Why do people write suicide notes? Mark Twain's Essay

Discussion in 'Suicidal Thoughts and Feelings' started by hellwithhugewounds, Dec 28, 2008.

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  1. hellwithhugewounds

    hellwithhugewounds Well-Known Member

    I know that i've prepared an extensive note to my parents when I go under.

    I'm sure many will say that these notes are to put the people they know at ease, to gain attention, to explain everything, even to create guilt for the living.

    Legendary American writer Mark Twain's 100-year-old essay, "The Privilege of the Grave", explores on a more basic and, strangely a deeper level, why people write death notes (not to be confused with the anime). I hope this essay that I am now going to quote makes you think more deeply about this subject. It's a bit lengthy but it's well worth reading it (at least I think). Feel free to comment about anything in this essay.

    Quoted from "The Privilege of the Grave" -

    Its occupant has one privilege which is not exercised by any living person: free speech. The living man is not really without this privilege – strictly speaking – but as he possesses it merely as an empty formality, and knows better than to make use of it, it cannot be seriously regarded as an actual possession. As an active privilege, it ranks with the privilege of committing murder: we may exercise it if we are willing to take the consequences. Murder is forbidden both in form and in fact; free speech is granted in form but forbidden in fact. By the common estimate both are crimes, and are held in deep odium by all civilized peoples. Murder is sometimes punished, free speech always – when committed. Which is seldom. There are not fewer than five thousand murders to one (unpopular) free utterance. There is justification for this reluctance to utter unpopular opinions: the cost of utterance is too heavy; it can ruin a man in his business, it can lose him his friends, it can subject him to public insult and abuse, it can ostracize his unoffending family, and make his house a despised and unvisited solitude. An unpopular opinion… lies concealed in the breast of every man; in many cases not only one sample, but several. The more intelligent the man, the larger the freightage of this kind of opinion he carries, and keeps to himself. There is not one individual – including the reader and myself – who is not the possessor of dear and cherished unpopular convictions which common wisdom forbids him to utter. Sometimes we suppress an opinion for reasons that are a credit to us, not a discredit, but oftenest we suppress an unpopular opinion because we cannot afford the bitter cost of putting it forth. None of us likes to be hated, none of us likes to be shunned…
    Free speech is the privilege of the dead, the monopoly of the dead. They can speak their honest minds without offending. We have charity for what the dead say. We may disapprove of what they say, but we do not insult them, we do not revile them, as knowing they cannot now defend themselves. If they should speak, what revelations there would be! For it would be found that in matters of opinion no departed person was exactly what he had passed for in life; that out of fear, or out of calculated wisdom, or out of reluctance to wound friends, he had long kept to himself certain views not suspected by his little world, and had carried them unuttered to the grave. And then the living would be brought by this to a poignant and reproachful realization of the fact that they, too, were tarred by that same brush. They would realize, deep down, that they, and whole nations along with them, are not really what they seem to be – and never can be.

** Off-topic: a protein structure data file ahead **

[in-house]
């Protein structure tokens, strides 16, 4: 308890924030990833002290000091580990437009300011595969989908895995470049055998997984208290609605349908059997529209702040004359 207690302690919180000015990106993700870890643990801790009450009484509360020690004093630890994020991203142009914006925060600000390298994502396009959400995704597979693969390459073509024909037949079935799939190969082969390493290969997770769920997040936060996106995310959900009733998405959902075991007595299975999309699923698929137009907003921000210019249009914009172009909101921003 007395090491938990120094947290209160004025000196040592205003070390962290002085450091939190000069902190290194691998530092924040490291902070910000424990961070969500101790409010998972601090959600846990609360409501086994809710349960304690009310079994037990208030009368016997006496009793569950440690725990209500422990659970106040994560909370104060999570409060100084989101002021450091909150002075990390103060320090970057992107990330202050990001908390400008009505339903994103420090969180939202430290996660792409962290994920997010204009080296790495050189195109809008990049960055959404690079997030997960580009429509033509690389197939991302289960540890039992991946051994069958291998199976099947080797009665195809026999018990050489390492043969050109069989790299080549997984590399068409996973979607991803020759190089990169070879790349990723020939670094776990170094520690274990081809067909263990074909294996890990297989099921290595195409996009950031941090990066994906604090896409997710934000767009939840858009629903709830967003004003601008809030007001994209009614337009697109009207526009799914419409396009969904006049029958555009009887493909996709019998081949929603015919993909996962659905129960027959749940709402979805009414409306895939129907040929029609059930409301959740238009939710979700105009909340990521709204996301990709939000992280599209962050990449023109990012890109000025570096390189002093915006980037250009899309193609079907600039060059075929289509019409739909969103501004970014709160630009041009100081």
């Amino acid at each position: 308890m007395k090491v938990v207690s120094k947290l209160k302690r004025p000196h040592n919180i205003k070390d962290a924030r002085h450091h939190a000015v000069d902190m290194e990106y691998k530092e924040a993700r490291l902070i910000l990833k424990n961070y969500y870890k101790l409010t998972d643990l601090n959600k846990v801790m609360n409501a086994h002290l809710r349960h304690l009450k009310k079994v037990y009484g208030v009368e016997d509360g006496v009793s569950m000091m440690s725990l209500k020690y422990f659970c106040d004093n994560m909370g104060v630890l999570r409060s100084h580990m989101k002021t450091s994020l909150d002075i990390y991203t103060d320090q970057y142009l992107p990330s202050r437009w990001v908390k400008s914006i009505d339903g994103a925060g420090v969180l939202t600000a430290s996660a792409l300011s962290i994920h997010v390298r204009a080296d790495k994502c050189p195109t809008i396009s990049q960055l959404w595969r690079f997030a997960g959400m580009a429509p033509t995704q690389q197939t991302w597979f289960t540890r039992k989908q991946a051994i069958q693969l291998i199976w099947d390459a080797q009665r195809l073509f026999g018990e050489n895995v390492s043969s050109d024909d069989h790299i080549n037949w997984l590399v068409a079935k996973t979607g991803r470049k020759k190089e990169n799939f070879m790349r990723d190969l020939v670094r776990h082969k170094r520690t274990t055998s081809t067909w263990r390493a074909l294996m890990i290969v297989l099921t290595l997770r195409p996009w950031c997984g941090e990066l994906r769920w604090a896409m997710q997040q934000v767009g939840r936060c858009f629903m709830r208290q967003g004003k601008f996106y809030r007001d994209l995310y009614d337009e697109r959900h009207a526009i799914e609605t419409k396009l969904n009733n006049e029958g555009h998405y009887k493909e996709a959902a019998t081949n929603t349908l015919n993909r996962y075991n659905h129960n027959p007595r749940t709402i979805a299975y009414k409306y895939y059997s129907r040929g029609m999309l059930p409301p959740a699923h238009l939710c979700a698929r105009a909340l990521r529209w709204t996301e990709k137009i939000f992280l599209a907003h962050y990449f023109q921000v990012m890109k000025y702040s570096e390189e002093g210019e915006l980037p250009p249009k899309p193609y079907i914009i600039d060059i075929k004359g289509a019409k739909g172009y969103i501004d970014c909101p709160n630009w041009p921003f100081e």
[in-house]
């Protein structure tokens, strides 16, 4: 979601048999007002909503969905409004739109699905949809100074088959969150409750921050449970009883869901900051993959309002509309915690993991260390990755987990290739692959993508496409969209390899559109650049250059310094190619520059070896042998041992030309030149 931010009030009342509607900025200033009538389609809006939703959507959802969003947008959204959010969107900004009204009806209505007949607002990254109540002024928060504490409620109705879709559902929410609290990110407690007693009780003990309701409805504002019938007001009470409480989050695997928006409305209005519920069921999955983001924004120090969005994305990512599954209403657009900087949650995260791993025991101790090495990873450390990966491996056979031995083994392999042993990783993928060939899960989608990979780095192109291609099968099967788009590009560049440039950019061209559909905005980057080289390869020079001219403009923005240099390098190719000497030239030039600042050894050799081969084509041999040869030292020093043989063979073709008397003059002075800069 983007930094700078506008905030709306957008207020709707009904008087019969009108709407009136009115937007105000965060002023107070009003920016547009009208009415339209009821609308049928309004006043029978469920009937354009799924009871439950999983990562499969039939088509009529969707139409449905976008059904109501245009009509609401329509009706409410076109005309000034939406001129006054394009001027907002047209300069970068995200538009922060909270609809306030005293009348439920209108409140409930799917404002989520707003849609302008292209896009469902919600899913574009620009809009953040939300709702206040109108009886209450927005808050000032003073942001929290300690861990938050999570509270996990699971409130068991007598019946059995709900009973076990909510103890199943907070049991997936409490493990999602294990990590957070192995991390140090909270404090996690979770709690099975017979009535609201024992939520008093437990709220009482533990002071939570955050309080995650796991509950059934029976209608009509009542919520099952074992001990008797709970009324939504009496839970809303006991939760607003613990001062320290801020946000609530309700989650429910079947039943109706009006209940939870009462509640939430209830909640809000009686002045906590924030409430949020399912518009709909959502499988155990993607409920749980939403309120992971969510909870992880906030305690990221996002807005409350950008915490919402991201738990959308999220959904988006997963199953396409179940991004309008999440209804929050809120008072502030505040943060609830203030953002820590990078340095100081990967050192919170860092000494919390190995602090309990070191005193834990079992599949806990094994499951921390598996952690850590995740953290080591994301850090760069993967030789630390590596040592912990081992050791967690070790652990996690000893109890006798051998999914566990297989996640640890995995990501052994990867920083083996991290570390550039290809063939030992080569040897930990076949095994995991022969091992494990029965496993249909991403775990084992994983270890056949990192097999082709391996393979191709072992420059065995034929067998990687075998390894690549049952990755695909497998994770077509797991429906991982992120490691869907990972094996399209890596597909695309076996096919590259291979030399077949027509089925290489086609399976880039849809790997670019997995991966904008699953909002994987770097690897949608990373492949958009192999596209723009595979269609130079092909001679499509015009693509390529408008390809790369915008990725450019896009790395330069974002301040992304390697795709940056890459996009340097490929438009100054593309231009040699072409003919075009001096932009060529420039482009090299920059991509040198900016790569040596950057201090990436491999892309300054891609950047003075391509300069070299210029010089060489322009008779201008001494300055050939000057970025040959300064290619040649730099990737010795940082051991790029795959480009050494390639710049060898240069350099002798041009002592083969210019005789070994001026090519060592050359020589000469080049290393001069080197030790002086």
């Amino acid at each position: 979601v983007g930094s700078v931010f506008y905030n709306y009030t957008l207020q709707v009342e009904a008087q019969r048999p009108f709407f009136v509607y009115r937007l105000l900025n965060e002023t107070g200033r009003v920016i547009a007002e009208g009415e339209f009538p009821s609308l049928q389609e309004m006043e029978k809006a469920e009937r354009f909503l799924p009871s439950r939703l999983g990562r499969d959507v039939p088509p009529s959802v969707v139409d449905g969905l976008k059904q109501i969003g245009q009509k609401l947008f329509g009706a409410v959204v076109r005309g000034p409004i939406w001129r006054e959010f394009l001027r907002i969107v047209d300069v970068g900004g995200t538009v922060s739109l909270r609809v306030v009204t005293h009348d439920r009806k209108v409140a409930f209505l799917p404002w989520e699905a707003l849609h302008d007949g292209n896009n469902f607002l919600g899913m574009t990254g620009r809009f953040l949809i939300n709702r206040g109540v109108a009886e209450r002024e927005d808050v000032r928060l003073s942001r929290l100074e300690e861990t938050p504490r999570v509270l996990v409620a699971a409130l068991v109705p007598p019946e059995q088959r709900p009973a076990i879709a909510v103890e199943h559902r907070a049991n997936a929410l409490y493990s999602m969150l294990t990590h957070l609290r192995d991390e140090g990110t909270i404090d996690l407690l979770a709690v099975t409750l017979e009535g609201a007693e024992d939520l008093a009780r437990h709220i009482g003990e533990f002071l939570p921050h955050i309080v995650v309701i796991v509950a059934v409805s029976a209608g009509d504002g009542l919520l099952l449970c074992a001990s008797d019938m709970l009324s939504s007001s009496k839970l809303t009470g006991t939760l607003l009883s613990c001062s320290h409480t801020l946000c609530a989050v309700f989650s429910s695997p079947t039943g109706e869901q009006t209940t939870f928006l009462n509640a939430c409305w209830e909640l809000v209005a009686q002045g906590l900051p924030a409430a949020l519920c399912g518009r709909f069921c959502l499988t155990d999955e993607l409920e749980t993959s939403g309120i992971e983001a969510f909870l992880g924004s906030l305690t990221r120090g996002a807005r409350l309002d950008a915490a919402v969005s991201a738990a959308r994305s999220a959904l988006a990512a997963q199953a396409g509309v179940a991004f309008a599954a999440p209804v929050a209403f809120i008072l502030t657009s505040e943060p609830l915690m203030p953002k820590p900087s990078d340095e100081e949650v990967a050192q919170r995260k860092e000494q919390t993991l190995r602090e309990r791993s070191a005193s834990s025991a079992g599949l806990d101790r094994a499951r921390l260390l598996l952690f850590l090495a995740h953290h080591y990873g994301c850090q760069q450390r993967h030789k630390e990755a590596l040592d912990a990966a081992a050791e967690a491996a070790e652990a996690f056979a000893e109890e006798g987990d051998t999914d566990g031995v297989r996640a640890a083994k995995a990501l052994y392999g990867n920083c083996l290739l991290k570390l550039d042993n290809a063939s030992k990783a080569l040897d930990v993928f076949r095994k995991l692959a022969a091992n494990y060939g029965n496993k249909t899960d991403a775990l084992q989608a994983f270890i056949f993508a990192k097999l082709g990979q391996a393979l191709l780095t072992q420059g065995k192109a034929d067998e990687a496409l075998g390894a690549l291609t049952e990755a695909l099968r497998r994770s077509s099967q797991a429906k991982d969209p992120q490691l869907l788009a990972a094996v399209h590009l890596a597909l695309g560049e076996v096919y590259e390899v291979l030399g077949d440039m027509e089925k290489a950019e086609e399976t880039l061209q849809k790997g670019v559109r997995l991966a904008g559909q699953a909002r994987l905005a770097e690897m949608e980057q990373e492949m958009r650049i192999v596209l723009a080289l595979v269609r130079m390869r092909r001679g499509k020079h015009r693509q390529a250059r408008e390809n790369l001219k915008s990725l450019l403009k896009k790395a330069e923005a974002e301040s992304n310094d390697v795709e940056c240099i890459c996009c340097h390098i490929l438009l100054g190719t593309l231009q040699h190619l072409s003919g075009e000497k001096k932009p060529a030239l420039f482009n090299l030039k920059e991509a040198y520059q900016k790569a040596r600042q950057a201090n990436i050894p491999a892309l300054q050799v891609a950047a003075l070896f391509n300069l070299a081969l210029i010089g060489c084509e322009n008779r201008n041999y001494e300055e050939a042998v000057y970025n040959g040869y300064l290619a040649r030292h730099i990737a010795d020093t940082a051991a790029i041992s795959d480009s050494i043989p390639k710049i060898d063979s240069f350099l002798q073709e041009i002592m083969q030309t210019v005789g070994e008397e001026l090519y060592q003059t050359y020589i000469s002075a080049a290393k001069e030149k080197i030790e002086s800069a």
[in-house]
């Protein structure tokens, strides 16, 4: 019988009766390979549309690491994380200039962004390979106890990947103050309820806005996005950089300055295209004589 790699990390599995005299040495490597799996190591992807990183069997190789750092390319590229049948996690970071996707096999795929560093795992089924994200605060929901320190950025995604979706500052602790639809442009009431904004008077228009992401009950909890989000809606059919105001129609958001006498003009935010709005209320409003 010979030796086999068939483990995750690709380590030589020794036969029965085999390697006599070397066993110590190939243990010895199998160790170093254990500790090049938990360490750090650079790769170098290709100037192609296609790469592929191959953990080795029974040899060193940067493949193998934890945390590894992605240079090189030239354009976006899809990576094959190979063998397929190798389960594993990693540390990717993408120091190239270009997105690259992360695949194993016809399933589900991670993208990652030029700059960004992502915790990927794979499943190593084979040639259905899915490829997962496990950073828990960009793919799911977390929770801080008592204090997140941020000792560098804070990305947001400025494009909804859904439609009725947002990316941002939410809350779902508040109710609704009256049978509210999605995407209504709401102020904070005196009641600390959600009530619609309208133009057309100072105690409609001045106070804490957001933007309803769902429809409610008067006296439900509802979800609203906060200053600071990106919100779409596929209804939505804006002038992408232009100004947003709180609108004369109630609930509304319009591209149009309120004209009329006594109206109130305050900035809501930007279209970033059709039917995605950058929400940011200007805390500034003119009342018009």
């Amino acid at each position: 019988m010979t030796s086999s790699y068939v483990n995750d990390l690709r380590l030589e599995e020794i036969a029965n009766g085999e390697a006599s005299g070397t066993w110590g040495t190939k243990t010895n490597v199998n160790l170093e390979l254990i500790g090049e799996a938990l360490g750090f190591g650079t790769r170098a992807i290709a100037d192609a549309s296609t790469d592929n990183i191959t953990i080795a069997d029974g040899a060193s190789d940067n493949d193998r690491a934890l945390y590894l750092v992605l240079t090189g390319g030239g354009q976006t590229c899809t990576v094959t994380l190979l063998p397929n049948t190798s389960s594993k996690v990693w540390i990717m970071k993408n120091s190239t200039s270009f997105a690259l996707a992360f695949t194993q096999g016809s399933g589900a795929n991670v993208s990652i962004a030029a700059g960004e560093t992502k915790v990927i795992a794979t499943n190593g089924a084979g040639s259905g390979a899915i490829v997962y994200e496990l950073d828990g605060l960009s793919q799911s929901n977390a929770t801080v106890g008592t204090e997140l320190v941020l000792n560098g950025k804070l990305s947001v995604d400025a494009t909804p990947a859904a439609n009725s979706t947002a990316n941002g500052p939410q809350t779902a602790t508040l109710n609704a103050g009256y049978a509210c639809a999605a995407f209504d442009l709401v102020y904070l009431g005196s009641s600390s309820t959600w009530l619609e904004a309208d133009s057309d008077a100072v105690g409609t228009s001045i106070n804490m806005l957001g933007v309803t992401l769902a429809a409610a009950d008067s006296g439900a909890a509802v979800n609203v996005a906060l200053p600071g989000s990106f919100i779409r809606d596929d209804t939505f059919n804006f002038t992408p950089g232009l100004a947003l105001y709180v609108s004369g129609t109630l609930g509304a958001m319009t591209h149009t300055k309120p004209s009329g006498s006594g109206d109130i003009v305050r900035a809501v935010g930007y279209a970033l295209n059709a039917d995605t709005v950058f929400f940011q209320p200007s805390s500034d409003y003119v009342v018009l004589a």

Now there is hardly one of us but would dearly like to reveal these secrets of ours; we know we cannot do it in life, then wy not do it from the grave, and have the satisfaction of it? Why not put these things into our diaries, instead of so discreetly leaving them out? Why not put them in, and leave the diaries behind, for our friends to read? For free speech is a desirable thing… I have felt it in America when we have mobbed meetings and battered the speakers. And most particularly I feel it every; week or two when I want to print something that a fine discretion tells me I mustn’t. Sometimes my feelings are so hot that I have to take to the pen and pour them out on paper to keep them from setting me afire inside; then all that ink and labor are wasted, because I can’t print the result. I have just finished an article of this kind, and it satisfies me entirely. It does my weather-beaten soul good to read it, and admire the trouble it would make for me and the family. I will leave it behind, and utter it from the grave. There is free speech there…

    :sf: :sf: :sf:
  2. MeAndYou

    MeAndYou Well-Known Member

    Well first of all its easy on the tongue :p thats for sure. Great writer.

    Anyway, Mark sees the death note as the ultimate free speech, one that isnt often argued with because the dead can not defend themselves. I guess i agree with that, except id probably be willing to argue :wink:. I see a death note as a sort of last meal for the ego. You dont really have anything all that important to say as far as the grand scheme of things is concerned, although the importance it has on loved ones is probably pretty great. So there is no profound message from the dead, just a belief they take to the grave that at most...dont have to worry about being wrong about.
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